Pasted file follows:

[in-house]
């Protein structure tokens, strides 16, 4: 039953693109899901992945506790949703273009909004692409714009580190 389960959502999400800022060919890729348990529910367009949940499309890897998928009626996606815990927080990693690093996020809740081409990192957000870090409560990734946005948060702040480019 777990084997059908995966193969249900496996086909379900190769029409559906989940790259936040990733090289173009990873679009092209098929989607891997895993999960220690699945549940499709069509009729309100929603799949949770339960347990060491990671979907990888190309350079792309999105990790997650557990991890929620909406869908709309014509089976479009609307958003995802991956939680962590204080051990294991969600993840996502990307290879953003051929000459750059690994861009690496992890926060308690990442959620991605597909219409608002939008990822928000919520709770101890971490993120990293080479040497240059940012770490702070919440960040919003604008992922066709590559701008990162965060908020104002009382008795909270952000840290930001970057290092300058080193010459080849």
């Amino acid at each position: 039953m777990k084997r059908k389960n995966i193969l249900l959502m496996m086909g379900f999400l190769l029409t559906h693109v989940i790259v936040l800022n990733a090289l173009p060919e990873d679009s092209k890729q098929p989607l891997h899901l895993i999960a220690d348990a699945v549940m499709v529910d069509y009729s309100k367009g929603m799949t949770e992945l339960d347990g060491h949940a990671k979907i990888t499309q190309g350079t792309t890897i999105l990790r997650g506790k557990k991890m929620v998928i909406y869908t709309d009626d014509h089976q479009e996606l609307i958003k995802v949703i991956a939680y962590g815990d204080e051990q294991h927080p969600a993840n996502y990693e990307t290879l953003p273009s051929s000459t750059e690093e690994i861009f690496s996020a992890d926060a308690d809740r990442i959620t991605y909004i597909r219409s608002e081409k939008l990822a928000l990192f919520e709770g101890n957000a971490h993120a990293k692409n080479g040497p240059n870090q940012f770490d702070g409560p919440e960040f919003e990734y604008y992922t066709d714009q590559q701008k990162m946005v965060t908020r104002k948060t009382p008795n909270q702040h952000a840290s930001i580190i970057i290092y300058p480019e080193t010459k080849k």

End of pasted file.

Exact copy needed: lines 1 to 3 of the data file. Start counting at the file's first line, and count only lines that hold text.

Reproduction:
[in-house]
């Protein structure tokens, strides 16, 4: 039953693109899901992945506790949703273009909004692409714009580190 389960959502999400800022060919890729348990529910367009949940499309890897998928009626996606815990927080990693690093996020809740081409990192957000870090409560990734946005948060702040480019 777990084997059908995966193969249900496996086909379900190769029409559906989940790259936040990733090289173009990873679009092209098929989607891997895993999960220690699945549940499709069509009729309100929603799949949770339960347990060491990671979907990888190309350079792309999105990790997650557990991890929620909406869908709309014509089976479009609307958003995802991956939680962590204080051990294991969600993840996502990307290879953003051929000459750059690994861009690496992890926060308690990442959620991605597909219409608002939008990822928000919520709770101890971490993120990293080479040497240059940012770490702070919440960040919003604008992922066709590559701008990162965060908020104002009382008795909270952000840290930001970057290092300058080193010459080849």
């Amino acid at each position: 039953m777990k084997r059908k389960n995966i193969l249900l959502m496996m086909g379900f999400l190769l029409t559906h693109v989940i790259v936040l800022n990733a090289l173009p060919e990873d679009s092209k890729q098929p989607l891997h899901l895993i999960a220690d348990a699945v549940m499709v529910d069509y009729s309100k367009g929603m799949t949770e992945l339960d347990g060491h949940a990671k979907i990888t499309q190309g350079t792309t890897i999105l990790r997650g506790k557990k991890m929620v998928i909406y869908t709309d009626d014509h089976q479009e996606l609307i958003k995802v949703i991956a939680y962590g815990d204080e051990q294991h927080p969600a993840n996502y990693e990307t290879l953003p273009s051929s000459t750059e690093e690994i861009f690496s996020a992890d926060a308690d809740r990442i959620t991605y909004i597909r219409s608002e081409k939008l990822a928000l990192f919520e709770g101890n957000a971490h993120a990293k692409n080479g040497p240059n870090q940012f770490d702070g409560p919440e960040f919003e990734y604008y992922t066709d714009q590559q701008k990162m946005v965060t908020r104002k948060t009382p008795n909270q702040h952000a840290s930001i580190i970057i290092y300058p480019e080193t010459k080849k």